Frequently Asked Questions

CSA stands for Community Supported Agriculture. CSA members pay one month in advance
for a share of the farm’s production.

Southern Ridge Farm pioneered the free choice, full diet model.
Full diet means the share includes any cuts of beef, pork, chicken, and seafood available. For
members who are dedicated to cooking fresh, local, healthy, and sustainable meat, the share
provides enough food in enough variety to make the grocery store obsolete. Free choice means
that instead of receiving a share that has been packed for you with things you may or may not
use, you can choose any quantity or combination of items each month.
The exception to that rule are premium grill meat — Ribeyes, NY Strips, Sirloin, Thick Cut Pork
Chops. We offer only 1.25 pounds per share.

We welcome new members at any point in the year, as long as we have space. Once signed
up, your membership will extend as long as you continue to pay one month in advance. No
contracts, no up front fees.

CSA creates a close relationship between farmers and members. The one month in advance
payment lets us know how any members will likely pickup the following month so we know how
much beef, chicken, pork, and seafood to have on hand. It’s kind of our inventory control model.
It also helps us pay the meat processing and seafood shipping cost up front to keep costs down.
Farming is a slim-margin business with a lot of inherent risk. The CSA model, with upfront
payment, helps with our highly front-loaded production costs, our mid-range livestock plans, and
balancing our monthly budget. It also allows us farmers to focus less on sales and marketing,
and more on growing high quality food. Finally, it gives members a deeper sense of partnership
with the farm and the farmers.

We accept cash, checks, PayPal, or credit cards, with a surcharge.

We invite our members to visit the farm on Fridays, from 3pm to 7pm, and take what they
need for the week, in any quantity or combination they choose. Members are encouraged to
take extra produce during the growing season for freezing or canning, to supplement what is
available from the root cellar during winter and early spring. We sometimes limit scarce items,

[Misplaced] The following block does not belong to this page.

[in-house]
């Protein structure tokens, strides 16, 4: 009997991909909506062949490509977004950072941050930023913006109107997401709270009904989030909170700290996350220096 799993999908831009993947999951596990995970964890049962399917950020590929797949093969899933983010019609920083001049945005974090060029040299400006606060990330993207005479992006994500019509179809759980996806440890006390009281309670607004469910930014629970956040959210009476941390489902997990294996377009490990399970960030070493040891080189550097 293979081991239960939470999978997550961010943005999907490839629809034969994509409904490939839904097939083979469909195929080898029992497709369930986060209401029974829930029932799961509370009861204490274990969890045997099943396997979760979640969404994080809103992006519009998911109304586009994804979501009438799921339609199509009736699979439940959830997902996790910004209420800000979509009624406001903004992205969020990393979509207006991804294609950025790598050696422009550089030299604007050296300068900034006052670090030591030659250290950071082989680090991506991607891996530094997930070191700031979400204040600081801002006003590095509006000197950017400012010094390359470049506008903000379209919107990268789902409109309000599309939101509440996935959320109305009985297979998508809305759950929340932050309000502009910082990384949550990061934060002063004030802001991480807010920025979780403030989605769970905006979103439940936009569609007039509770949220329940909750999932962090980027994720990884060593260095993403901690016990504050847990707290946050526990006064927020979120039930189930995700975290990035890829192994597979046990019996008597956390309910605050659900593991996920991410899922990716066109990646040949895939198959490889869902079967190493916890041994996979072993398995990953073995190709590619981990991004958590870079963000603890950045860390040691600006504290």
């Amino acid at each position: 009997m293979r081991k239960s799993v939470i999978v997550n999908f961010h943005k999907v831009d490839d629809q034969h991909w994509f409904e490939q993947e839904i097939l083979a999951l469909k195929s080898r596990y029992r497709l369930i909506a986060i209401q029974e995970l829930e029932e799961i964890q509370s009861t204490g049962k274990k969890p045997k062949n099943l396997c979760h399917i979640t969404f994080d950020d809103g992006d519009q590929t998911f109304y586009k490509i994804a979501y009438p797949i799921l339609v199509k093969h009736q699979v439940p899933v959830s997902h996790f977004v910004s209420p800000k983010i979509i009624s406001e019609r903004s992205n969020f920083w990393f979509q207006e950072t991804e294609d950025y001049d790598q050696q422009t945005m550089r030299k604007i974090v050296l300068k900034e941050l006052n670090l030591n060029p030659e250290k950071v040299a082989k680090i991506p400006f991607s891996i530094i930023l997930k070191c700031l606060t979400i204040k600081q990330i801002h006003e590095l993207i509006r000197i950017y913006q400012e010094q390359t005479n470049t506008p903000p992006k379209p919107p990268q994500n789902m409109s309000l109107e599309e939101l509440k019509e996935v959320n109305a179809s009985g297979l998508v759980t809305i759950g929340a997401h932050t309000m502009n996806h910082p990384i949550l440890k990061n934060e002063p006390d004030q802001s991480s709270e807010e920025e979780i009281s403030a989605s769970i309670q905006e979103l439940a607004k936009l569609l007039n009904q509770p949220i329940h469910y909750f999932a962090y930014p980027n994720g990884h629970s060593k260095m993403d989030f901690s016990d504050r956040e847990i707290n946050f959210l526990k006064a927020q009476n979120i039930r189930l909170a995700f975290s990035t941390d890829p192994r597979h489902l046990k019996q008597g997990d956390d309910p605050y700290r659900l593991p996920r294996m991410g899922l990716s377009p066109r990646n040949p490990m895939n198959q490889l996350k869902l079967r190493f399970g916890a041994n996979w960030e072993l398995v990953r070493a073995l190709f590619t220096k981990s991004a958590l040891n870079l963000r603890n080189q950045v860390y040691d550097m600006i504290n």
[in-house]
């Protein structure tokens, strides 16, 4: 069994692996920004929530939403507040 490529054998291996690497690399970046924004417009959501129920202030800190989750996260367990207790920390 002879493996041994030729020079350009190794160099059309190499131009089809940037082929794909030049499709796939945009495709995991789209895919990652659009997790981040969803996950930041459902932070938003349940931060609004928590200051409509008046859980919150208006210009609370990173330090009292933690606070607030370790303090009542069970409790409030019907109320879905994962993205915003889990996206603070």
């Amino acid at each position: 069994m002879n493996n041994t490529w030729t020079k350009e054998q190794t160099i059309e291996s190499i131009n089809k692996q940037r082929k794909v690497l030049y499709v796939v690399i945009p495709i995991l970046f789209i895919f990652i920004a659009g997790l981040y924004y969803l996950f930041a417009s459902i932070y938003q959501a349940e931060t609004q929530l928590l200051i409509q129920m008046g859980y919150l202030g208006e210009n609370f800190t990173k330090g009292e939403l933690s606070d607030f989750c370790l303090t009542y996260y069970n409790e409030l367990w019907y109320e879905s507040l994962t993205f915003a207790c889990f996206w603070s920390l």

like maple syrup or the year’s first tomatoes, but most food is available on an all-you- can-eat

We deliver all year around, every month.

Most people think our grass-fed Angus beef is the best tasting, most tender, and lean meat they
have ever experienced. Our pigs are raised on pasture, plus local grown, non-gmo grains;
depending on the age of the pig they tend to have a little more fat – and a lot more flavor – than
what you typically find at the store. Our pastured chickens are much more flavorful.

Because we are raising and butchering whole animals for our members, we all eat from nose to
tail. We offer over 100 different cuts with at least 70 featured each month including an array of
pork and beef sausages, that comes either ground or in links. We also offer organs and bones
when available. We have a greater variety of cuts than any grocery chain in middle Tennessee.

We offer wild Alaska salmon, Appalachian mountains spring raised rainbow trout, and fresh
caught gulf fish and shrimp. The salmon is included in the CSA and the rest of the seafood is
available as an add on each month. We also offer our artisan beef and chicken bone broth.

Our seafood is the cleanest, freshest, most healthy seafood on the market. We work directly
with the fishermen so we know their practices of responsible, sustainable fishing ensures we are
getting the highest quality products. Our wild Alaska salmon comes from the only fisherman who
catches, processes, and ships their own fish, controlling the process all along the way. Our
rainbow trout employs cutting edge aquaculture practices to ensure the fish are clean and
healthy, and shipped fresh to us. Our gulf seafood come fresh off their boats, processed by
them, and shipped to us. Unlike grocery store seafood that lacks all traceability, none of our
seafood goes through brokers, distributors and is at the end of it’s shelf life when you get it.

Kathryn CannonFAQ’s